Published: Wed, May 16, 2018
Electronics | By Kelly Massey

Google Rolls Back Chrome Browser Update That Broke Web Games And Apps

Google Rolls Back Chrome Browser Update That Broke Web Games And Apps

With the release of Chrome 66 in April, Google clamped down on lots of websites that tried to play video and audio automatically, but the browser doesn't always block autoplay. Google now plans on re-introducing the restrictions in Chrome 70, but the Chrome team is looking into other options as well.

Unless users had whitelisted a site or previously interacted with it, Chrome's blocking feature stops one of the most irritating elements of web browsing: the sudden playing of loud videos.

The aim is to give game and audio application developers more time to update their code before reintroducing the policy for the Web Audio API in Chrome 70, due out in mid-October. The update rendered those games unable to play sound. But the feature reportedly also silenced the audio in web-based games.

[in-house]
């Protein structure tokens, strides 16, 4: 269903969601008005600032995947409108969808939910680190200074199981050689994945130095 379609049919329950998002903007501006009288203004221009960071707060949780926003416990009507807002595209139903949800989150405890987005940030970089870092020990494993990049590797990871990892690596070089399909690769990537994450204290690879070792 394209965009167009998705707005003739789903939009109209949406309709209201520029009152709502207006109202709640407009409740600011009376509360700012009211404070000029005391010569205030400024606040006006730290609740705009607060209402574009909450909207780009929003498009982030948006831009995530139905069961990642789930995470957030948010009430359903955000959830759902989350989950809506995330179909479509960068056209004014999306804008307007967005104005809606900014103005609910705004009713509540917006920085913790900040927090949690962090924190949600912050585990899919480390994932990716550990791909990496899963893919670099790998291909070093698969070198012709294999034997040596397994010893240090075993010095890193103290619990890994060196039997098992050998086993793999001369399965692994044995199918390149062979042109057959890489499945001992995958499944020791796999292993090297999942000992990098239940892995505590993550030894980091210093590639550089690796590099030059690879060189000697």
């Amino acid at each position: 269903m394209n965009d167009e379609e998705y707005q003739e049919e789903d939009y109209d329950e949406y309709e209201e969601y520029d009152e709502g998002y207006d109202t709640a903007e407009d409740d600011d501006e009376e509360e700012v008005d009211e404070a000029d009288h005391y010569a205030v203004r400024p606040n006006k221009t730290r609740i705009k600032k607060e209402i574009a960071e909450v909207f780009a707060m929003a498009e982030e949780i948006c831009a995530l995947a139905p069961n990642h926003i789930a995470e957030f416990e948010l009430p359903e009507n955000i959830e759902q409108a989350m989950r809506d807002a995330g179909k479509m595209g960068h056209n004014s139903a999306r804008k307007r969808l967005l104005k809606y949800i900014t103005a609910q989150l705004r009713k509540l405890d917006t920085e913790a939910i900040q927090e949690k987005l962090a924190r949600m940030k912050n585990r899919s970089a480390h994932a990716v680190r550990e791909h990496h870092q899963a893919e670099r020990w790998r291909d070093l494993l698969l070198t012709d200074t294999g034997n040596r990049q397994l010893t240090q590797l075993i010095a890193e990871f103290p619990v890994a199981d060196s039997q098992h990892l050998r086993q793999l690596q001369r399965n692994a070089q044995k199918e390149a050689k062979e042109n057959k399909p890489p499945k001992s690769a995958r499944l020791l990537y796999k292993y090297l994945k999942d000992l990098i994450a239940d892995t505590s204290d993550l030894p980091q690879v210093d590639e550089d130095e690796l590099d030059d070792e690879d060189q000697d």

According to browser game developers who spoke with The Daily Dot last week, games built using HTML5 game engines like Pico-8, GameMaker, Unity, and Phaser, were affected.

Google didn't immediate respond to a request for comment.

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In its Chromium Bug Tracker (via Engadget), Google said it is has now made a decision to temporarily remove the auto mute Web Audio API.

Chrome version 66 introduced new rules which would automatically mute autoplaying ads and videos that tend to be quite annoying and often end up pushing users to ad blockers which is not good for both Google and its publishers.

Google's Chrome team recently said that it has updated the mobile web browser to temporarily put on hold the autoplay policy for the apps, games, and RTC features using the Web Audio API.

One of Google's project managers for Chrome, John Pallett, said: "We've updated Chrome 66 to temporarily remove the autoplay policy for the Web Audio API".

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